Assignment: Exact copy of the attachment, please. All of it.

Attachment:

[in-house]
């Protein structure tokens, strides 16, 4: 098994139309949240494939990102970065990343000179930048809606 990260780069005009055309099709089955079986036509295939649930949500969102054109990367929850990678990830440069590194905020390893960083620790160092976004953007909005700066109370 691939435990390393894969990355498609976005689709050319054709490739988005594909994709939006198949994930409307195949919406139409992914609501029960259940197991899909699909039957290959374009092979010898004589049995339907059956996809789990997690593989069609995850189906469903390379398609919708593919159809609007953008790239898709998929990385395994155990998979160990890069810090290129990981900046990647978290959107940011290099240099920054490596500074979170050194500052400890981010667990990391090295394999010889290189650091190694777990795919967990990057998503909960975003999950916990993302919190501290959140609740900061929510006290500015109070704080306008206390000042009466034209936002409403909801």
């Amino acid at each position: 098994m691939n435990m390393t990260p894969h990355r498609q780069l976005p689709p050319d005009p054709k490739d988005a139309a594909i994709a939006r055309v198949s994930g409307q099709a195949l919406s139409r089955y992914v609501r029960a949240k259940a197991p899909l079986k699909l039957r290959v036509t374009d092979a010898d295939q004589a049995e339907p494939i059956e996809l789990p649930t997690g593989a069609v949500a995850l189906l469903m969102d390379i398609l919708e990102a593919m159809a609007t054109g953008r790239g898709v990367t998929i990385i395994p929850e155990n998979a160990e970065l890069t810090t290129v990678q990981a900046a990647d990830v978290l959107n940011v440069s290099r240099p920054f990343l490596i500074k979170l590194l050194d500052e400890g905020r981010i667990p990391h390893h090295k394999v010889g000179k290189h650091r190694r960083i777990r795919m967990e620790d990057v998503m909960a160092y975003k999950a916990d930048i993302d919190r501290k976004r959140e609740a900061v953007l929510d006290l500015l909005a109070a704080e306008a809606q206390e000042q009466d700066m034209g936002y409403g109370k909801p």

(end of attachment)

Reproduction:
[in-house]
């Protein structure tokens, strides 16, 4: 098994139309949240494939990102970065990343000179930048809606 990260780069005009055309099709089955079986036509295939649930949500969102054109990367929850990678990830440069590194905020390893960083620790160092976004953007909005700066109370 691939435990390393894969990355498609976005689709050319054709490739988005594909994709939006198949994930409307195949919406139409992914609501029960259940197991899909699909039957290959374009092979010898004589049995339907059956996809789990997690593989069609995850189906469903390379398609919708593919159809609007953008790239898709998929990385395994155990998979160990890069810090290129990981900046990647978290959107940011290099240099920054490596500074979170050194500052400890981010667990990391090295394999010889290189650091190694777990795919967990990057998503909960975003999950916990993302919190501290959140609740900061929510006290500015109070704080306008206390000042009466034209936002409403909801």
């Amino acid at each position: 098994m691939n435990m390393t990260p894969h990355r498609q780069l976005p689709p050319d005009p054709k490739d988005a139309a594909i994709a939006r055309v198949s994930g409307q099709a195949l919406s139409r089955y992914v609501r029960a949240k259940a197991p899909l079986k699909l039957r290959v036509t374009d092979a010898d295939q004589a049995e339907p494939i059956e996809l789990p649930t997690g593989a069609v949500a995850l189906l469903m969102d390379i398609l919708e990102a593919m159809a609007t054109g953008r790239g898709v990367t998929i990385i395994p929850e155990n998979a160990e970065l890069t810090t290129v990678q990981a900046a990647d990830v978290l959107n940011v440069s290099r240099p920054f990343l490596i500074k979170l590194l050194d500052e400890g905020r981010i667990p990391h390893h090295k394999v010889g000179k290189h650091r190694r960083i777990r795919m967990e620790d990057v998503m909960a160092y975003k999950a916990d930048i993302d919190r501290k976004r959140e609740a900061v953007l929510d006290l500015l909005a109070a704080e306008a809606q206390e000042q009466d700066m034209g936002y409403g109370k909801p």